Disruptive technology in FinTech is changing the finance industry for businesses as well as consumers. To ensure they’ll be part of the revolution, financial enterprises need to turn their attention to mobile platforms.

It’s a difficult time to be a bank, as more modern, mobile-centric finance companies like Venmo are innovating like never before and giving small businesses and consumers a new set of options. A report from 451 Research observed that key takeaways from last month’s Money 20/20 conference included trends such as mobile innovation and the increasing importance of developers in enterprise innovation. As a result, corporate technology decision makers should look to learn from the “finovation” of cutting-edge startups, as well as from new mobile solutions that serve the underbanked, such as Robinhood, a stock-trading app that doesn’t require any fees, and Stash Invest, an investment app that lets users invest with as a little as $5. These mobile solutions are setting a new standard for what’s possible when finance companies think outside the box and use mobile technology to provide new options for users.

Finance Startups Are Embracing Disruptive Technology

Consumers transacting with small businesses and brick-and-mortar providers are also looking at new solutions. One FinTech innovator that’s attracted serious buzz is Point, which helps homeowners to sell a percentage of their home equity for cash, allowing them to diversify their financial exposure to their home. According to Fast Company, “If Point takes off, we could have a more liquid housing market, where risk and debt are spread around, rather than so concentrated.” With backing from Andreessen Horowitz and savvy investors such as Vikram Pandit, former CEO of Citigroup, Point stands out as an original idea: Why shouldn’t homeowners be able to sell an interest in their homes, as opposed to owning 100 percent?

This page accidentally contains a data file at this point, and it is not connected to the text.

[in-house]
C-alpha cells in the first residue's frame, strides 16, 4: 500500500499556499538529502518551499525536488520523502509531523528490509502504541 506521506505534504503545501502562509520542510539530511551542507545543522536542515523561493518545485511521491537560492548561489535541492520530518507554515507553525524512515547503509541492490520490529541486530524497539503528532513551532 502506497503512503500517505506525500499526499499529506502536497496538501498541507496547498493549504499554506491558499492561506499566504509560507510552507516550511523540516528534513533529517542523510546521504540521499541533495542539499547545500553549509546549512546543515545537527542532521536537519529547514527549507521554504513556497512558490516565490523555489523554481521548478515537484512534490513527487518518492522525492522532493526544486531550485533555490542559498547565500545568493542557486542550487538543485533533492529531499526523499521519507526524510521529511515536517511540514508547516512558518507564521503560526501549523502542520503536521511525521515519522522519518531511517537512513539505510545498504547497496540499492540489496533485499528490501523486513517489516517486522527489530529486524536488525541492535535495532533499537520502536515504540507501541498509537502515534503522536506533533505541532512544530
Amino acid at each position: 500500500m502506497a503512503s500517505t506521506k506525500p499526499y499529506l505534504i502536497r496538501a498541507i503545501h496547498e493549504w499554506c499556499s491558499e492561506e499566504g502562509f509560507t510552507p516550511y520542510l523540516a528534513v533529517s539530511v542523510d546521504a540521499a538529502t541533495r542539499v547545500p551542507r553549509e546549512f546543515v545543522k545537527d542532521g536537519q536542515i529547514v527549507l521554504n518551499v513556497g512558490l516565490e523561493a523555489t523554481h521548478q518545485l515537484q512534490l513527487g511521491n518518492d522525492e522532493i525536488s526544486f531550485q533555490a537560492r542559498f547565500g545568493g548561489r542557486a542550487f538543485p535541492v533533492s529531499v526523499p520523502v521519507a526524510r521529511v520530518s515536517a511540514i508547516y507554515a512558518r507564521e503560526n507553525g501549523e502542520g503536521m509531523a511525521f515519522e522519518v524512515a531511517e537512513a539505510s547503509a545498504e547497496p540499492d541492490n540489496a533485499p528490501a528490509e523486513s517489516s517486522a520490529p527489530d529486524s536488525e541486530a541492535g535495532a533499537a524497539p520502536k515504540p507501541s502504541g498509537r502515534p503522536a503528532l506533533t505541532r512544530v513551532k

Another innovator that’s embracing finovation is online personal finance company SoFi, which just unveiled a new way to pay off or pay down student loan debt by rolling it into a low-interest mortgage payment, illustrating how a FinTech company that embraces the “technology” over the “finance” aspect can bring new thinking to the relatively slow-moving financial services industry.

Startups such as Chime, which recently presented at the Empire FinTech Conference in San Francisco, offer other lessons. While aiming to change an existing customer’s primary banking institution is an uphill battle, Chime illustrates that new businesses like itself shouldn’t be discounted, given the compelling fact that it towers over the big banks in terms of its Net Promoter Score (NPS), a well-known measure used in the technology industry to gauge customer loyalty and interest in promoting or advocating a solution to others.

In order to remain competitive in the marketplace, financial services companies should learn from these startup innovations, and develop their own mobile- and technology-driven strategies.

Want to learn about the latest financial services trends? The BAI Beacon Conference highlighted leading industry topics such as fraud prevention and remote payments.